Believe it or not medication recalls happen on a daily basis, for all kinds of reasons. The severity of recalls can range from very minor to potentially life-threatening incidents if they aren’t immediately taken care of.
Are there different types of drug recalls?
Yes. Drug recalls are broken down into the following classes:
- Class I
- Class II
- Class III
What is a Class I recall?
A Class I recall is the most serious type of recall. The FDA defines a Class I recall as “a situation in which there is a reasonable probability that the use of or exposure to a violative product will cause serious adverse health consequences or death.”
What is a Class II recall?
A Class II recall is the most common type of recall, and not as serious as a Class I. According to the FDA, a Class II recall is “a situation in which use of or exposure to a violative product may cause temporary or medically reversible adverse health consequences or where the probability of serious adverse health consequences is remote.
Example: In 2010 the recall of various lots of injectable ketorolac due to the possibility of tiny particles in the vial.
What is a Class III recall?
Class III recalls are the least serious, and Class III recalled products aren’t likely to cause adverse consequences.
Who can recall a drug?
A manufacturer can voluntarily initiate a recall, or the Food and Drug Administration (FDA) can either request or require that a manufacturer recall a particular medication.
The majority of recalls are voluntary. The FDA rarely requests a recall but they do play a supervisory role to make sure the company does everything properly to ensure the safety of those affected by the recall.
What type of medication recalls is the FDA involved in?
The FDA has control over recalls ranging from human drugs, vaccines, medical devices, and biological products; to cosmetics and food; to food and drugs intended for animals.
What is the significance of recalls?
The use of a recalled medication, depending on the recalled reason, may result in physical harm.
To use the recent gabapentin recall as an example, a medication that has empty capsules in the batch can lead to missed doses—which could result in decreased effectiveness, short-term withdrawal, and seizures if you are using this medication to prevent them.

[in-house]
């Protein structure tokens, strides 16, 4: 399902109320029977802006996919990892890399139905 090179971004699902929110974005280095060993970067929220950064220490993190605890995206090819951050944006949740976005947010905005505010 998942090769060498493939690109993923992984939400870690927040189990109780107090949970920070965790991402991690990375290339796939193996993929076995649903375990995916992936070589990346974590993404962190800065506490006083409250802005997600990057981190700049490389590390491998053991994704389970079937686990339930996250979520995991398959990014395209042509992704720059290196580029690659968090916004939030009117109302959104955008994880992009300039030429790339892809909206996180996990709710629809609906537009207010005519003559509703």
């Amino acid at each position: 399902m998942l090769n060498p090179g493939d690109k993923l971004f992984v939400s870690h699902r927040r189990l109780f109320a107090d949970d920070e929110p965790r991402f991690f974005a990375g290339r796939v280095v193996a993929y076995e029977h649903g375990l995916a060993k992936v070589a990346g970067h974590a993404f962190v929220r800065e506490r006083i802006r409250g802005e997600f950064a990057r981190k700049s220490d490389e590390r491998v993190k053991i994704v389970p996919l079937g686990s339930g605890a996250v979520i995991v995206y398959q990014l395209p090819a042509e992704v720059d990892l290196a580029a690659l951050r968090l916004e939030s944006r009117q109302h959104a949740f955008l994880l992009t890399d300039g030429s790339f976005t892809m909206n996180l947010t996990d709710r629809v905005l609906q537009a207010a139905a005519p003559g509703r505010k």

However, not all recalls are this serious. Another example of a recent but less dangerous recall is the over-the-counter lubricant eye drop Oasis TEARS. This product was recalled because in one particular lot, the actual bottle wasn’t labeled in the packaging. Even if the medication inside the bottle is correct, it can be scary if you receive an unlabeled product.
How are patients notified if their medication is recalled?
You may be notified by telephone, mail, fax, or email if your medication or medical device has been recalled.
Recall information may also be posted on the manufacturer website, however, this isn’t the primary means of providing notification to patients.
Who notifies a patient if their medication is recalled?
You may be notified by the FDA, the manufacturer, or the dispensing pharmacy.
Sometimes the FDA will publically announce a recall via news and other media to reach more people; however, not all recalls are announced in the media.
In July 2011, the FDA began a program to notify people of drug recalls before they are grouped into classes I, II, or III as mentioned above. The unclassified recalls are published every Wednesday in the Enforcement Report titled Human Drug Product Recalls Pending Classification, which can be found here.
What should I do if I have questions about a recalled product?
You can contact the manufacturer of the product via telephone, email, or through their website. Contact information is also typically included in the recall announcements.
You may also contact the FDA with any questions or concerns:
• Toll free phone numbers: (855) 543-3784 or (301) 796-3400
• Email: firstname.lastname@example.org
• Drug Recalls webpage
Where can I find more information on animal & veterinary recalls?
Check out the FDA webpage for Recalls & Withdrawals for animal & veterinary products here.
Where can I find out more information on biologic recalls?
Check out the FDA webpage for Recalls on Biologic products here.
How can I find out more information on medical device recalls?
Check out the FDA webpage for Recalls on Medical Devices here.